Pregnancy Lessons from an Extreme Dieter

You may have read about Loni Jane Anthony, the 25-year-old Australian blogger who subsists almost exclusively on fruits and veggies despite being 26 weeks pregnant. She’s skinny, especially for a woman almost into her third trimester. And the world, at least online, is in an uproar: get this woman some complex carbs already! Protein! And where’s the fat?!!!!!

Apparently Anthony subscribes to the raw-food 80:10:10 Diet, in which you eat 80% carbohydrates, 10% protein, and 10% fat. According to reports, her carbs all come from fruits and veggies; she eats whole bunches of bananas every day, and a meal might consist of a plateful of mangoes. She’s been eating like this for three years for “health reasons,” and apparently has no plans to change course simply because she’s eating for two.

Not being a nutritionist or a doctor, I don’t feel qualified to comment on the healthfulness of this extreme diet during pregnancy (though my instincts say she needs a much more balanced approach). It’s interesting to read the commentary about her choices though: some people are in an uproar over concern for the baby, others because this woman has 100k followers on Twitter who might be influenced to follow her extreme ways themselves. Ultimately, though, it’s a story about a woman’s weight, and that always makes for good debate. Too fat, too skinny, too flabby, too toned—essentially it’s all about how we ladies compare, right?

Like seemingly all American women, I’m weight conscious. Now that I’m six months pregnant, I’m maybe even more concerned about calories in, calories out than ever before. I set a goal to not gain more weight than I did with my first pregnancy (36 pounds). I look at pictures of pregnant celebrities online and try to gauge if I look bigger than them. I loved it when my skinny sister-in-law told me I looked “tiny,” but I also instantly started worrying, because I still have a long way (and a lot of weight) to go before this baby arrives. That SIL only gained 17 pounds during her pregnancy; I’ve already bested that. How enormous will I look when I see her again at Christmas? I fear the comments that will be uttered behind my back.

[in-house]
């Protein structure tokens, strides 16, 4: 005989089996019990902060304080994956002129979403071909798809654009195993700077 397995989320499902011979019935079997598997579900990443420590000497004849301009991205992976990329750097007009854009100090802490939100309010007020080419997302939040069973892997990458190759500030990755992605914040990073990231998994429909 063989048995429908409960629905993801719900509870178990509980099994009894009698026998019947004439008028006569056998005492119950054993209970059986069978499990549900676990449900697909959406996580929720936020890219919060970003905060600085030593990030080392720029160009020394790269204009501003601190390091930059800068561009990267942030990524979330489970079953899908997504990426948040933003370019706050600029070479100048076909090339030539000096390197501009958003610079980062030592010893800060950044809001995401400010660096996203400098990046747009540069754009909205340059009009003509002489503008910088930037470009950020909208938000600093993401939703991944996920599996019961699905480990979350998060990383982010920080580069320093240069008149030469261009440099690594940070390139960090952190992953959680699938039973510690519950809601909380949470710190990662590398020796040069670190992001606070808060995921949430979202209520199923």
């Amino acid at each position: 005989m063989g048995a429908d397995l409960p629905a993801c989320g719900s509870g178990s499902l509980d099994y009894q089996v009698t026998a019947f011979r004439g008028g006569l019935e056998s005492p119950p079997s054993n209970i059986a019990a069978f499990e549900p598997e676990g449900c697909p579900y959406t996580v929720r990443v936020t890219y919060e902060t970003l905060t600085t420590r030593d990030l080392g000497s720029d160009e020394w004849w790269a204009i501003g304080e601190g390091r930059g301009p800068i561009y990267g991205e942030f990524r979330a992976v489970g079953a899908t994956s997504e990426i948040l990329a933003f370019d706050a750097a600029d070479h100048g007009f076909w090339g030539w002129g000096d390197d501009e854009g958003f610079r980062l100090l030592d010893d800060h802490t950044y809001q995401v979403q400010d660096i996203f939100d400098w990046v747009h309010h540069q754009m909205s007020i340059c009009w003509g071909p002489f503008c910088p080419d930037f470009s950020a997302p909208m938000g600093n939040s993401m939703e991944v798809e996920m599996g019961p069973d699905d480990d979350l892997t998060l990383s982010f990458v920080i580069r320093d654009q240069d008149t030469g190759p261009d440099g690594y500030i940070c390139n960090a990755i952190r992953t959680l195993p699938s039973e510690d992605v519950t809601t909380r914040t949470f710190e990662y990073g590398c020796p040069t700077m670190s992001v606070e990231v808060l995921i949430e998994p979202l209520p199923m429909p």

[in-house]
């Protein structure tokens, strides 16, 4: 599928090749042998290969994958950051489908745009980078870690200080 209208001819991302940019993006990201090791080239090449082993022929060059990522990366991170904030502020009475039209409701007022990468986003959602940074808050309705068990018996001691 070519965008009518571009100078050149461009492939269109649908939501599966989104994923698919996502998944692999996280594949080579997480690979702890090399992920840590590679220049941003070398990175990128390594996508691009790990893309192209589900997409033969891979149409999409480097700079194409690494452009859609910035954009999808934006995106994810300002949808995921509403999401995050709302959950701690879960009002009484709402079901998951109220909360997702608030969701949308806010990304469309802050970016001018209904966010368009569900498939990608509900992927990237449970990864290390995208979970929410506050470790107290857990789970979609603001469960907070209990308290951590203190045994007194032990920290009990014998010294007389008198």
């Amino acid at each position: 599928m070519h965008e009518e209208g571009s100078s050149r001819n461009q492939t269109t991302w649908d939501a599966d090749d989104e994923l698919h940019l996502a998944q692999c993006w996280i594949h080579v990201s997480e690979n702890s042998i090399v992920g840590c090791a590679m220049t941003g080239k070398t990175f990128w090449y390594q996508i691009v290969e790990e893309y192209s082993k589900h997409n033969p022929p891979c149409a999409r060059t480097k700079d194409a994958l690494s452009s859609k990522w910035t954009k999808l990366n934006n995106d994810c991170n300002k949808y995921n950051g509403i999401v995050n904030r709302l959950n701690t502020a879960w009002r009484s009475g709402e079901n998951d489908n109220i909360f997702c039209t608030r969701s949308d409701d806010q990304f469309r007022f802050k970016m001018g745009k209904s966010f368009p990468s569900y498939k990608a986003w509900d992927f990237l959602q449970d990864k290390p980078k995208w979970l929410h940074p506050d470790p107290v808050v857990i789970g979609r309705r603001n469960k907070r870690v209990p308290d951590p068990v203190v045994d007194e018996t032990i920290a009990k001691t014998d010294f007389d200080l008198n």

Because we all do it. Say things like “She’s huge,” “she gained a ton,” “she looked like she was having twins.” You’re damned if you do put on some weight, regardless if it’s a reasonable amount, because we’re not used to seeing “large” women without immediately labeling them as fat. And you’re condemned if you go the other waylike Anthony—and gain almost nothing. If Anthony pulls off a normal pregnancy and delivers a healthy baby, will it be a slap in the face to every other pregnant woman, who couldn’t survive on just fruit for even one day? Does it mean that even eating a super healthy, well-balanced diet, albeit one where you gain 25-35 pounds, is unnecessarily indulgent for a mom-to-be?

I really hope not. Like everyone else online, I’d like to condemn her diet, both for the health of her child and also in the hope that the recommended intake of fruits and vegetables during pregnancy doesn’t increase even more. Because I really love the top half of the food pyramid. And I can just imagine how I will compare if more people, especially pregnant women, start committing themselves solely to the bottom half. 

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